Increased Range of Motion      One of my favorite things about Tai Chi is the gentle movement of the joints. It offers the practitioner a safe and effective way to increase mobility and range. Why do I continually focus on this? If you have trouble reaching over your head, how can you safely function in the kitchen? If your knees are stiff, every staircase is an obstacle course. You need your range of motion for your personal safety and independence.
Memory Improvement
The movements are done in a specific progression. Every move and every important point of the move must be learned and memorized. They are actually movements of self defense, but have the appearance of a slow motion ballet performance. Your learning of their sequence and subtle nuances of movement is a great brain exercise!

Why You Need An Instructor

There are many excellent videos about Tai Chi on You Tube showing all the movements with explanations. You could certainly try the ‘do it yourself’ method. Here’s the problem that won’t be obvious to you if you’ve never been coached in an athletic endeavor before: you will not know when your form is incorrect. As well as you may be able to imitate the motions on the screen in front of you, it is not possible for you to see the flaws in your movement and stance unless they are grossly wrong. Part of the benefit is gleaned from the emphasis on posture and alignment. You may not know that you’re slightly leaning or tilted because that’s what you always do. Yet, that’s what needs to be corrected. Learning anything the wrong way and continually practicing wrong technique is counter-productive. During the years that I studied Shotokan, even at the advanced level, the Sensei (teacher) would constantly correct my stance that was slightly off, or my timing that was wrong. The stances, the movements, and the philosophical understanding, are the essence of Tai Chi, and only a qualified instructor who is watching you can be sure that you are moving correctly and understanding the deeper concepts.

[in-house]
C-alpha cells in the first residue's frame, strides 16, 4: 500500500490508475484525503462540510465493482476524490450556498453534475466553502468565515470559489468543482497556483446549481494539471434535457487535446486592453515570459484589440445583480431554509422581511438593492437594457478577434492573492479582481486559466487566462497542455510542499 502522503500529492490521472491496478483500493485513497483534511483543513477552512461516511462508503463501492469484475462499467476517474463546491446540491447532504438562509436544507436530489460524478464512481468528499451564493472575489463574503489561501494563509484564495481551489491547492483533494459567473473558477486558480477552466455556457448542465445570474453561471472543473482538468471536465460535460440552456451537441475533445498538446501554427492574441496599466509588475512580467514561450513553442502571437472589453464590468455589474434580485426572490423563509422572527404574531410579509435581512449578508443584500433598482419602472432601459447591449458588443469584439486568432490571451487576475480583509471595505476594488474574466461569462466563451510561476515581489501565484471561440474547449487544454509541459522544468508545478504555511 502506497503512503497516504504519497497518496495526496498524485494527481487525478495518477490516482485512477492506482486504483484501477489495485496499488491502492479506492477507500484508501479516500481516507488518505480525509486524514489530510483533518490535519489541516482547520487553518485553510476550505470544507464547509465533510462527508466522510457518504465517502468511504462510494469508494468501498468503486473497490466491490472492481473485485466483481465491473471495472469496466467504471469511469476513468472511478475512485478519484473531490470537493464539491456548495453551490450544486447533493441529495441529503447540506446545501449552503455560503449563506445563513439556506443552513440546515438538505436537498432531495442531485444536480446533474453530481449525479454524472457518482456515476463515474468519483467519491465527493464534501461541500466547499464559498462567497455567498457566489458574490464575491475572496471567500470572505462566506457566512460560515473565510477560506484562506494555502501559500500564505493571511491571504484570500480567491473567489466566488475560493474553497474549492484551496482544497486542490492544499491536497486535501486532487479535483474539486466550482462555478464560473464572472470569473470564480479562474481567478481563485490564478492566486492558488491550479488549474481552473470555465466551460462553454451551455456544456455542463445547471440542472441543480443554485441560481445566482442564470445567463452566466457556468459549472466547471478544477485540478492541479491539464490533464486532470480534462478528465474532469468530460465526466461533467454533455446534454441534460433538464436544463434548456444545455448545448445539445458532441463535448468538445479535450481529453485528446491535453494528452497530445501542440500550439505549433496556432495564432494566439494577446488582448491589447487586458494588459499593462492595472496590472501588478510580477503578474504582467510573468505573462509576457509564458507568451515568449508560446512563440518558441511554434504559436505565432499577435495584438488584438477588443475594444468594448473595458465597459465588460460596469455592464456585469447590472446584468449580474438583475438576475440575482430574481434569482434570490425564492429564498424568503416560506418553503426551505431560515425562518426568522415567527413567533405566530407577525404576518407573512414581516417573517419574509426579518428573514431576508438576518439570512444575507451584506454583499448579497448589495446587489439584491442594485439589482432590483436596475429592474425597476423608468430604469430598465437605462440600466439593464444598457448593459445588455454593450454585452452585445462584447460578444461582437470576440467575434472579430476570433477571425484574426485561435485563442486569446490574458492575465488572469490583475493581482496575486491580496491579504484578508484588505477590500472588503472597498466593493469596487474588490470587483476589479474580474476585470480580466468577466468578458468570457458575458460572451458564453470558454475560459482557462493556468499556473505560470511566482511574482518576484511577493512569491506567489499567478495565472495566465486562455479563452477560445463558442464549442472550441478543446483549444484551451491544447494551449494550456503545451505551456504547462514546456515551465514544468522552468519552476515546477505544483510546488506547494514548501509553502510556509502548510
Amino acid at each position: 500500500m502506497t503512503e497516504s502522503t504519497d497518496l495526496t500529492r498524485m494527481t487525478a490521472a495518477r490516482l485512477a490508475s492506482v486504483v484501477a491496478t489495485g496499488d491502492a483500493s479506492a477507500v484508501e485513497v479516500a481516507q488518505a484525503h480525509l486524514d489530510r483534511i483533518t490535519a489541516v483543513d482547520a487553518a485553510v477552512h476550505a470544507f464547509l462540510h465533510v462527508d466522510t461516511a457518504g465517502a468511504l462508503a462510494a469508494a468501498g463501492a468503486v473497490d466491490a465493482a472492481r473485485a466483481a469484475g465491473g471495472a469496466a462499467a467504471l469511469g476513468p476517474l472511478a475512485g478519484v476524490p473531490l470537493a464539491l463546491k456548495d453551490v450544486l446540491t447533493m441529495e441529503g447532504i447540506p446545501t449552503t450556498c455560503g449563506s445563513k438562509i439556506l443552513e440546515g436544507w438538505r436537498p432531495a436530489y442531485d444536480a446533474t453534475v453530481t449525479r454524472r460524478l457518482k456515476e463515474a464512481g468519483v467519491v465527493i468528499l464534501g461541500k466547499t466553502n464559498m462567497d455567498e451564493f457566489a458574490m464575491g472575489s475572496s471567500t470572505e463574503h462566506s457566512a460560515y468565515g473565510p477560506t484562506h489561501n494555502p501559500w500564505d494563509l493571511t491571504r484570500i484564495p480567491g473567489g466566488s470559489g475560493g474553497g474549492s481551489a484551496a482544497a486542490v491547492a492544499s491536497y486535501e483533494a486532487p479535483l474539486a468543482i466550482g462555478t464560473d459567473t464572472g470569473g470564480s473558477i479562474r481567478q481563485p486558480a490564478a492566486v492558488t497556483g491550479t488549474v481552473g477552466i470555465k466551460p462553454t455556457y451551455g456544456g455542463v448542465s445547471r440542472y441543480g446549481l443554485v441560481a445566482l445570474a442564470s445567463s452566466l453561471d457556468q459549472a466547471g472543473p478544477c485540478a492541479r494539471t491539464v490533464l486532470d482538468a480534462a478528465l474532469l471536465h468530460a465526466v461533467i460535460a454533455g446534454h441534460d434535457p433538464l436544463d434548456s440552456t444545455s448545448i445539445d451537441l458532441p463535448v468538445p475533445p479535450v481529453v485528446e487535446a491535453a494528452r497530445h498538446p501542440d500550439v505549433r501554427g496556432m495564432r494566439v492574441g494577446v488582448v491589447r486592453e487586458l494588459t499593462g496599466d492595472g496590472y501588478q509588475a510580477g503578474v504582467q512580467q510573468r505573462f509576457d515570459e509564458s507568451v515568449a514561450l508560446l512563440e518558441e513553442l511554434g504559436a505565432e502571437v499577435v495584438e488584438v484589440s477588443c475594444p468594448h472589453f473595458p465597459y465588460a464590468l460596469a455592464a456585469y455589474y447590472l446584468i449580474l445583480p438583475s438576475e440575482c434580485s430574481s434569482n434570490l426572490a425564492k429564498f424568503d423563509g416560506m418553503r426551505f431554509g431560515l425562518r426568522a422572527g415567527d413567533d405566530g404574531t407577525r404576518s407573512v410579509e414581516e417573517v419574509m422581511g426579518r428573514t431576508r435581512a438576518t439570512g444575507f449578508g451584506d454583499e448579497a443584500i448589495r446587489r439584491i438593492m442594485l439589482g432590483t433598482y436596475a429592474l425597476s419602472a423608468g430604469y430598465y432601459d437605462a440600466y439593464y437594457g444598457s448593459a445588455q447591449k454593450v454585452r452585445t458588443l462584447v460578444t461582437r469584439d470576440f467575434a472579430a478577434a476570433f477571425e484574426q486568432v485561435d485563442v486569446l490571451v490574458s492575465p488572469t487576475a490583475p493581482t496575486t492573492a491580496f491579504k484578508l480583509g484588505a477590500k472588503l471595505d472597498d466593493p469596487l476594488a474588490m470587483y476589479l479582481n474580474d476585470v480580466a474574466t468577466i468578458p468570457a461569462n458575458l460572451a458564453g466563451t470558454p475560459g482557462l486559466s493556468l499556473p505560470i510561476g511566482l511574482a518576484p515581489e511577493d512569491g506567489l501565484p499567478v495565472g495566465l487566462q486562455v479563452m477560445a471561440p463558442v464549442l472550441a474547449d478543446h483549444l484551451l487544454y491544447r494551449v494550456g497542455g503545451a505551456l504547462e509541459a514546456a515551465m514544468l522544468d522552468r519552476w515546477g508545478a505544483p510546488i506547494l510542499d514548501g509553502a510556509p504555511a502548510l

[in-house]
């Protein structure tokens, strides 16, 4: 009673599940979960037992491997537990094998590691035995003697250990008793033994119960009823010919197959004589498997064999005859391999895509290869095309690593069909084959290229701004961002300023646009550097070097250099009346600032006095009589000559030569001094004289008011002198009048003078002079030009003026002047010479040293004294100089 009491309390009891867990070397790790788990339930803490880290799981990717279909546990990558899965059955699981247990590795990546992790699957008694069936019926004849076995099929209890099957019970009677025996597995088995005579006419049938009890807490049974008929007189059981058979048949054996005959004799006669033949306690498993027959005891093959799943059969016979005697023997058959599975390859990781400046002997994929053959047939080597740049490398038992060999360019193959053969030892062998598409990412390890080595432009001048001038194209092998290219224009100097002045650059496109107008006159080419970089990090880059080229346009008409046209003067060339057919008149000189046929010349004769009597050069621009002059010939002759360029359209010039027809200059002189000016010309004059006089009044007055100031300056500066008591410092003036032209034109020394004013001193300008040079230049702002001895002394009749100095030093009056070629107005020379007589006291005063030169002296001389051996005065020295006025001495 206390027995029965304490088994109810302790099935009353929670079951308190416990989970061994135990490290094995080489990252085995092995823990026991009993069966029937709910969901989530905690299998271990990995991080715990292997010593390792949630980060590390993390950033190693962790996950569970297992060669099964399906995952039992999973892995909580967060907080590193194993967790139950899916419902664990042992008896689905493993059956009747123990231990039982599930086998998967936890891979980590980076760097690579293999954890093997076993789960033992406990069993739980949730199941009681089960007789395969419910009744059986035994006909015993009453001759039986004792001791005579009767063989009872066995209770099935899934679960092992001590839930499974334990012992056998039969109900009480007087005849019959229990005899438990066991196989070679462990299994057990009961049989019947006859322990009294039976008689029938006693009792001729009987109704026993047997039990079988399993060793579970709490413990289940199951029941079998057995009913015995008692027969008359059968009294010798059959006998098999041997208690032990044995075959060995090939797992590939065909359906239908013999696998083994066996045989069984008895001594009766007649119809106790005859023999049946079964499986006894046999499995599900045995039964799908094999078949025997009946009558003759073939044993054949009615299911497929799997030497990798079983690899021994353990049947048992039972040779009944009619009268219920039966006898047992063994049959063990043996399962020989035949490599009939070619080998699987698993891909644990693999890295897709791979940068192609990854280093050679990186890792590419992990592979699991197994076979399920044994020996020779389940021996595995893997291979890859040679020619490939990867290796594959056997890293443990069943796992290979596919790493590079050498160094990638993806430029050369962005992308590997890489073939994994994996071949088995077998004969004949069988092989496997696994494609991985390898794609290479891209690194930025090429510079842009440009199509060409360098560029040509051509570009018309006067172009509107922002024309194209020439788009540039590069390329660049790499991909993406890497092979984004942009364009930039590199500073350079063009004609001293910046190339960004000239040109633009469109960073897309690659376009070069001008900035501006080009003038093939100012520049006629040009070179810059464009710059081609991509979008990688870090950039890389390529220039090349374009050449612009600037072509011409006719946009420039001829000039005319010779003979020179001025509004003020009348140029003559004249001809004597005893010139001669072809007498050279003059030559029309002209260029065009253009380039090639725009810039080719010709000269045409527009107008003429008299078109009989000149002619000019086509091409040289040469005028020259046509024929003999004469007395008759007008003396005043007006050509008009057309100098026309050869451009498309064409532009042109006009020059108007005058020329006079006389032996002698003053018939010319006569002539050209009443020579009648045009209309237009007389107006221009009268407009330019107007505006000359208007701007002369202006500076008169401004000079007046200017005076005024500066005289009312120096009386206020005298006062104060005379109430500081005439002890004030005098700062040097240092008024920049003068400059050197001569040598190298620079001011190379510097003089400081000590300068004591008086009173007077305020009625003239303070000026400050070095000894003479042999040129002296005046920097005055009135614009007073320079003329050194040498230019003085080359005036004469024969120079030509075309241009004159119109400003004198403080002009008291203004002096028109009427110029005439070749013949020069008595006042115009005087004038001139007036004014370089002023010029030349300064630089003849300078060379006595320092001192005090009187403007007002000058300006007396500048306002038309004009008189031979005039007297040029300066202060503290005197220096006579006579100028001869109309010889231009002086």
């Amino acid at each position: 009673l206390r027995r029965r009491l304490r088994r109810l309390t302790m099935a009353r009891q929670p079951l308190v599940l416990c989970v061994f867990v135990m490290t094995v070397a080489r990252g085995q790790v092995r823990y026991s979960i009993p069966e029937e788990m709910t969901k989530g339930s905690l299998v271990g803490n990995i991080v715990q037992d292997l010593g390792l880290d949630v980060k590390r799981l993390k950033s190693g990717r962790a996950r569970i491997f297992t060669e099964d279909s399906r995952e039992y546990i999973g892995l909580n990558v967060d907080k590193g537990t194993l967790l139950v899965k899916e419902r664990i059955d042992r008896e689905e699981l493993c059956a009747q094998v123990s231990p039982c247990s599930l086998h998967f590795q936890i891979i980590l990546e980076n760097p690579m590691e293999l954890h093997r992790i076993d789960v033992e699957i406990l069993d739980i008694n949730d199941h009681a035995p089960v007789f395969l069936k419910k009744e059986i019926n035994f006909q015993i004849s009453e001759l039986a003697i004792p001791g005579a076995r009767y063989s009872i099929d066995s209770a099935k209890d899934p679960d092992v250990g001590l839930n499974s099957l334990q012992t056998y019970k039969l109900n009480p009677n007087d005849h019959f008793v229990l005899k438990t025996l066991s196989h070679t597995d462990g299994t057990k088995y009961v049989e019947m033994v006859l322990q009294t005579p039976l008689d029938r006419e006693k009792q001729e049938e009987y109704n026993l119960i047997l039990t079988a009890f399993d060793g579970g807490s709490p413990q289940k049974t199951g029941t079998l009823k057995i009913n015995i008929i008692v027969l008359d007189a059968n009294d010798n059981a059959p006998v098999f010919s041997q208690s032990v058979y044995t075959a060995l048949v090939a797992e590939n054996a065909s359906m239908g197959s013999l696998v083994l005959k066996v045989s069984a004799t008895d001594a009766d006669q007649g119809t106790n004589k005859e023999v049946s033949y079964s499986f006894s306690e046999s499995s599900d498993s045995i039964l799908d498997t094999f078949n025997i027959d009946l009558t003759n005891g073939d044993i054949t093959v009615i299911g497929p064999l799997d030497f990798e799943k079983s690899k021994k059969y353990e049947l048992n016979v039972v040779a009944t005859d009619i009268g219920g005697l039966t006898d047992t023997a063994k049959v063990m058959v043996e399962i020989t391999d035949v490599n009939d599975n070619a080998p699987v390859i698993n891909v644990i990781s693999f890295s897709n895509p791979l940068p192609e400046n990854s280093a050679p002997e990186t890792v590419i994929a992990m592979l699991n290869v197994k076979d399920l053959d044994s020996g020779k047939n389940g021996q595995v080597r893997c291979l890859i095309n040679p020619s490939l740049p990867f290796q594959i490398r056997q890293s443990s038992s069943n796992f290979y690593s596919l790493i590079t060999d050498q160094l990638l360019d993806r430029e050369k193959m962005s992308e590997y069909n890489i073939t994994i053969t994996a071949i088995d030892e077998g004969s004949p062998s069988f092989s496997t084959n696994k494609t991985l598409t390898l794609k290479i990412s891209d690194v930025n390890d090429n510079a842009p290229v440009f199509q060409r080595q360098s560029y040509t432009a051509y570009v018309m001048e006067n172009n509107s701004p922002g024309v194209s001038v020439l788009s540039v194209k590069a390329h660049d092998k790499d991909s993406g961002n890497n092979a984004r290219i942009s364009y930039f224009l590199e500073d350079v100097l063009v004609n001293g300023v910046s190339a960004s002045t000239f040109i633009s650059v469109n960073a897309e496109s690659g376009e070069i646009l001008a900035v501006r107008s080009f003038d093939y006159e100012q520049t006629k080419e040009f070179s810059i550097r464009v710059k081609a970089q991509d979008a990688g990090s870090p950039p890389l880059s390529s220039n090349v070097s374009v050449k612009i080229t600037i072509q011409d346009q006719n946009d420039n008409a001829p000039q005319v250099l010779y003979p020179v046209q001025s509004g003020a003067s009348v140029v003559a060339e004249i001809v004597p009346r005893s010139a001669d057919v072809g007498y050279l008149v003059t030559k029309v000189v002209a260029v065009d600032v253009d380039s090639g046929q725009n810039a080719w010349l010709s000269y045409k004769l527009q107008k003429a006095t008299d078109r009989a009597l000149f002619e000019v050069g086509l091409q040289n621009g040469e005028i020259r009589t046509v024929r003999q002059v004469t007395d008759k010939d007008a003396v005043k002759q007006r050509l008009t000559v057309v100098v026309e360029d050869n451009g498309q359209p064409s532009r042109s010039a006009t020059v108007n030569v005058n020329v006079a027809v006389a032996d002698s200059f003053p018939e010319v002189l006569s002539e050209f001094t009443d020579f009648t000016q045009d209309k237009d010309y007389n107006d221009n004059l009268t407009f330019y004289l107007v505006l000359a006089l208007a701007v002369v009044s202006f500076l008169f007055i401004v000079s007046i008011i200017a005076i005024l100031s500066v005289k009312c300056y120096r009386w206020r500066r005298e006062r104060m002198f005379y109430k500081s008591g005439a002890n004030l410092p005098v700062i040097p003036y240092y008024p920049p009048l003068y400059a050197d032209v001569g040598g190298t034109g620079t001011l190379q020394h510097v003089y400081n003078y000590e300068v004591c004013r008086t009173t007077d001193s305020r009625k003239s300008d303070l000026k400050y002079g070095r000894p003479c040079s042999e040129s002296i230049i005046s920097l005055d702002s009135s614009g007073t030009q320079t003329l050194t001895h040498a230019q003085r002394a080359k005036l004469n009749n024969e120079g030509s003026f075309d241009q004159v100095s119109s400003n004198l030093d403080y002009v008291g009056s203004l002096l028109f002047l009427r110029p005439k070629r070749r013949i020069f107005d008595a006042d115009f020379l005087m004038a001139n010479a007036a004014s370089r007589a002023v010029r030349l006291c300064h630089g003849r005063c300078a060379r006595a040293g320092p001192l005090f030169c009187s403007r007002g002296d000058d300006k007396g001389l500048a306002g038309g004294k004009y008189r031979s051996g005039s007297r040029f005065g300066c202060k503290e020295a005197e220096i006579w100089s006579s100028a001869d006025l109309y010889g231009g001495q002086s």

And last but not least...

From the data gleaned studying the societies with the longest lifespans, high on the list of important components is ‘belonging’… being a valued part of other people’s lives and receiving the same. Get involved and open yourself to others.

You will learn something from everyone, and you, indeed, have something special to share, as well.

That, in my opinion, is the defining difference between health and wellness.

To Your Health And Fitness Wellness  (As A Lifestyle),

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The Senior Health and Fitness Blog by Steven Siemons is licensed under a Creative Commons Attribution-NonCommercial-NoDerivatives 4.0 International License.

Categories: Balance Training, Fitness, Osteoporosis, Tai Chi, Wellness